Will sitcoms ever stop shaming single people?

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Everyone knows being a single woman is not a choice. Nope, it's just an unfortunate road stop on the way to meeting someone special so you can start your real life. I mean, I think it's pretty clear you're not an actual person until you're in a couple.

That's the bullshit pop culture tells us, anyway—right?

The latest example of single-shaming comes courtesy of New Girl. In this week's episode, the show's star, Jess (Zooey Deschanel), is newly single and allegedly loving it. So much so she joins a group of other singles for "non-romantic companionship." When her cool, coupled-up friends all plan a glamping trip, Jess decides to bring along her single crew, whose motto is, "I'm single and I'm sufficient." That's ISIS for short. LOLz.


Before long, the couples in the episode point out that being in a "singles" group is, like, totally pathetic. "Isn't this group just a painfully transparent stall until you meet someone?" asks Schmidt (Max Greenfield), Jess's roommate who, thanks to the magic of TV, is married to a woman ten times more attractive than he is. Jess takes offense and tells him not to single-shame. "Being single is a choice," she quips back. "Couples always try to talk down to singles."

For a hot second, I thought, Get em! Finally, a rom-com is taking an empowered stance on being single!


But my enthusiasm faded when Jess began to introduce her single friends. There was Brenda, a middle-aged circuit court judge who also teaches taxidermy to kids. Hugh, a man who grows onions. Mr. Foster, Jess's older boss and school principal, who has hip problems and is an overall mess. There's also Robby, the founder of the group, who takes himself out for a dessert date every Sunday, because that's how okay with being single he is.


Notably, none of these people come off as attractive or charming or intelligent—or happy. In its lackluster attempt to prop up singledom as something desirable, New Girl fell into the trope most TV shows fall into, which is depicting single people as pitiful losers.

Not only that, half-way through the episode, dead-animal loving Brenda and onion-loving Hugh awkwardly try to hook up—suggesting Schmidt is right, and single people really do just want to be in a couple. This assumption is especially pushed onto single women.


Listen, I understand that poking fun at the single experience can be cathartic. Depending on who you are and what you want, being single can feel sad and lonely at times—and seeing your experience spun into primetime comedy can be validating. But for many, many people, being single is not, in fact, their plan B. It's not a status they lament. And it's certainly not a sign that something is "wrong" or defective or unlovable about them. It's a choice.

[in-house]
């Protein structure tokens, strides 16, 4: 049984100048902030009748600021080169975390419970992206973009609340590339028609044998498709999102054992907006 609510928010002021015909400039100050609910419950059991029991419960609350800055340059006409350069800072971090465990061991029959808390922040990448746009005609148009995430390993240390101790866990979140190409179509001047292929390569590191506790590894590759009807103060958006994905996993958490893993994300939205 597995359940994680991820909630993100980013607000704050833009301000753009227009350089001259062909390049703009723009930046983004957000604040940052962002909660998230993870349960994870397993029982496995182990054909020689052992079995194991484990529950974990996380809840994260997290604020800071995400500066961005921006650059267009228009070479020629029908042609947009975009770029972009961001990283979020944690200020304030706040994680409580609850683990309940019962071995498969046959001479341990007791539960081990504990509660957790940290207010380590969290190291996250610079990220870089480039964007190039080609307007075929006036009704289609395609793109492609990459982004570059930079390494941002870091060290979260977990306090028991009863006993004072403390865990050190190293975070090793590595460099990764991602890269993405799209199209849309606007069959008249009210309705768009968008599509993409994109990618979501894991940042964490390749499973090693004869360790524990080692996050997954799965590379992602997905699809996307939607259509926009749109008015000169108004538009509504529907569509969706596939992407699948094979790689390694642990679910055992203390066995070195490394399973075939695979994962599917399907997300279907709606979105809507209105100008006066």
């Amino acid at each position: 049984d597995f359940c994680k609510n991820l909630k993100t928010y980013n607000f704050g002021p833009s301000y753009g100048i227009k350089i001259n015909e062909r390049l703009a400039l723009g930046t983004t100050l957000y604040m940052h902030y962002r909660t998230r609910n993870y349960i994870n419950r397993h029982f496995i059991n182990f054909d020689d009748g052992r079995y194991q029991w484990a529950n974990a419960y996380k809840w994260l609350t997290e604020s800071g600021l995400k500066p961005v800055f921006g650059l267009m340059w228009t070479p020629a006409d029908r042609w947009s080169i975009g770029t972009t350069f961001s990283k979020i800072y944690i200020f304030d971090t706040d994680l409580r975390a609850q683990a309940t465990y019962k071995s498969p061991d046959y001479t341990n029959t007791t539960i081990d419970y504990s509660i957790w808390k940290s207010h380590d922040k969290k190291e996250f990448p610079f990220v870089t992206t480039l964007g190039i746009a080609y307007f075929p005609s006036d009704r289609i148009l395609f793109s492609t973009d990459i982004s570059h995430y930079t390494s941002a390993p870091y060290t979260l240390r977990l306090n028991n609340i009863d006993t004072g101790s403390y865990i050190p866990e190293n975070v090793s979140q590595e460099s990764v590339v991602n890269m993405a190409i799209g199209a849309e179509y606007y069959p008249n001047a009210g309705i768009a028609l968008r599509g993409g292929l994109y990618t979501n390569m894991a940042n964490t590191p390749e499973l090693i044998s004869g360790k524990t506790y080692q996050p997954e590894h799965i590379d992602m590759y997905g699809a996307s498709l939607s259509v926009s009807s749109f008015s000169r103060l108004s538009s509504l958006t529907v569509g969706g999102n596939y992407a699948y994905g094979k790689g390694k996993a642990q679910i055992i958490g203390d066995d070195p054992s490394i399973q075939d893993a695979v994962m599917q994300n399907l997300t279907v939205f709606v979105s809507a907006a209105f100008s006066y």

Today, more than half of Americans are single—and more than half of that group is women. After centuries of being forced into marriage for survival, women are finally moving past the belief that only by finding a partner will they be and feel complete. And yet, too many pop culture offerings still perpetuate the notion that the only happy ending for a female character is a fairytale one.


I was single for most of my 20s. I traveled the world, worked numerous jobs, went on dates (both good and bad), made friends, lost friends, and yes, had my heart broken. By golly, I was living a real life! And never once did I feel incomplete. In fact, for a long time, I imagined living my entire life single. After all, I knew—and studies have shown—that being in a bad relationship can be worse for you and your health than being on your own. Which is why some women end up happier once they divorce!

Meanwhile, earlier this year Bella DePaulo, a social psychologist at the University of California-Santa Barbara, presented research highlighting the ways single people often have richer lives than their married counterparts, too. "The preoccupation with the perils of loneliness can obscure the profound benefits of solitude,” DePaulo said. “It is time for a more accurate portrayal of single people and single life—one that recognizes the real strengths and resilience of people who are single, and what makes their lives so meaningful.”


Again, not everyone wants to stay single forever—many people crave a partner and long-term companionship. Which is great. I have a fiancé and I wouldn't give him up for anything.

But the notion that being coupled makes you superior to being single is crap. I am the same person now as I was before I met my husband-to-be. In fact, when people congratulate me on getting engaged, I think it's kind of weird because it suggests that coupling up is an achievement, which in turn suggests being single is a failure. I assure you it is not.


So when shows like New Girl feign single-support only to turn around and insinuate that single people are losers who grow onions and stuff dead animals—well, hand me the remote. Because being single is sufficient as hell.

Taryn Hillin is Fusion's love and sex writer, with a large focus on the science of relationships. She also loves dogs, Bourbon barrel-aged beers and popcorn — not necessarily in that order.